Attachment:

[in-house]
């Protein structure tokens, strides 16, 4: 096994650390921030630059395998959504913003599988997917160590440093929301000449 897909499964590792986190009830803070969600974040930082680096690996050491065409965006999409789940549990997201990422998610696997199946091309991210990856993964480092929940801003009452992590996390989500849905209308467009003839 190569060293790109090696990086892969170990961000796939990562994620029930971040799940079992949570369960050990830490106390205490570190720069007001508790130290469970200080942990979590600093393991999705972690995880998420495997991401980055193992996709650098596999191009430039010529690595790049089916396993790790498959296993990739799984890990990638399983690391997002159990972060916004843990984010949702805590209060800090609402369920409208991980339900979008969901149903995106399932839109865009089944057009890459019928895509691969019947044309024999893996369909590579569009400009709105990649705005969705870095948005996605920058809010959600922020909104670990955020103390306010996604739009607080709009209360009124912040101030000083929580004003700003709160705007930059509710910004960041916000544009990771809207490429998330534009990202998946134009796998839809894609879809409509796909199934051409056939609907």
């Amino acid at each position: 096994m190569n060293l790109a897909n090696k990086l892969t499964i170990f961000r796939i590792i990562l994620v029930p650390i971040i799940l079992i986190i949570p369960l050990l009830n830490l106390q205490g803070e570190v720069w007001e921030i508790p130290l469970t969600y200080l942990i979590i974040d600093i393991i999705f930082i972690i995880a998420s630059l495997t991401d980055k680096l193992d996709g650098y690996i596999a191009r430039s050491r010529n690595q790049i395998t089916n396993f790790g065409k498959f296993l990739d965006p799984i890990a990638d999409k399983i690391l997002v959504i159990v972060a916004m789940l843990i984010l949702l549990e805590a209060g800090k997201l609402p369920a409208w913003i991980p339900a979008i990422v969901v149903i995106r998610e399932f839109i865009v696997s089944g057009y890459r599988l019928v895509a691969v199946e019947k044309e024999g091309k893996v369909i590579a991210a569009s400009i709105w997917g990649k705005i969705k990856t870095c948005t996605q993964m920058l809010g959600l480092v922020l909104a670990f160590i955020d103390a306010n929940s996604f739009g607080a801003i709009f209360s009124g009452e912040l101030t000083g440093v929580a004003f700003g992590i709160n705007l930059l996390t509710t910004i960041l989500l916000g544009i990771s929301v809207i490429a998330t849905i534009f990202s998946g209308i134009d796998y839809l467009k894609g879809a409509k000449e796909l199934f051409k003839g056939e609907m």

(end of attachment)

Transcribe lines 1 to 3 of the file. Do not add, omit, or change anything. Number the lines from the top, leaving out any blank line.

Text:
[in-house]
């Protein structure tokens, strides 16, 4: 096994650390921030630059395998959504913003599988997917160590440093929301000449 897909499964590792986190009830803070969600974040930082680096690996050491065409965006999409789940549990997201990422998610696997199946091309991210990856993964480092929940801003009452992590996390989500849905209308467009003839 190569060293790109090696990086892969170990961000796939990562994620029930971040799940079992949570369960050990830490106390205490570190720069007001508790130290469970200080942990979590600093393991999705972690995880998420495997991401980055193992996709650098596999191009430039010529690595790049089916396993790790498959296993990739799984890990990638399983690391997002159990972060916004843990984010949702805590209060800090609402369920409208991980339900979008969901149903995106399932839109865009089944057009890459019928895509691969019947044309024999893996369909590579569009400009709105990649705005969705870095948005996605920058809010959600922020909104670990955020103390306010996604739009607080709009209360009124912040101030000083929580004003700003709160705007930059509710910004960041916000544009990771809207490429998330534009990202998946134009796998839809894609879809409509796909199934051409056939609907």
């Amino acid at each position: 096994m190569n060293l790109a897909n090696k990086l892969t499964i170990f961000r796939i590792i990562l994620v029930p650390i971040i799940l079992i986190i949570p369960l050990l009830n830490l106390q205490g803070e570190v720069w007001e921030i508790p130290l469970t969600y200080l942990i979590i974040d600093i393991i999705f930082i972690i995880a998420s630059l495997t991401d980055k680096l193992d996709g650098y690996i596999a191009r430039s050491r010529n690595q790049i395998t089916n396993f790790g065409k498959f296993l990739d965006p799984i890990a990638d999409k399983i690391l997002v959504i159990v972060a916004m789940l843990i984010l949702l549990e805590a209060g800090k997201l609402p369920a409208w913003i991980p339900a979008i990422v969901v149903i995106r998610e399932f839109i865009v696997s089944g057009y890459r599988l019928v895509a691969v199946e019947k044309e024999g091309k893996v369909i590579a991210a569009s400009i709105w997917g990649k705005i969705k990856t870095c948005t996605q993964m920058l809010g959600l480092v922020l909104a670990f160590i955020d103390a306010n929940s996604f739009g607080a801003i709009f209360s009124g009452e912040l101030t000083g440093v929580a004003f700003g992590i709160n705007l930059l996390t509710t910004i960041l989500l916000g544009i990771s929301v809207i490429a998330t849905i534009f990202s998946g209308i134009d796998y839809l467009k894609g879809a409509k000449e796909l199934f051409k003839g056939e609907m």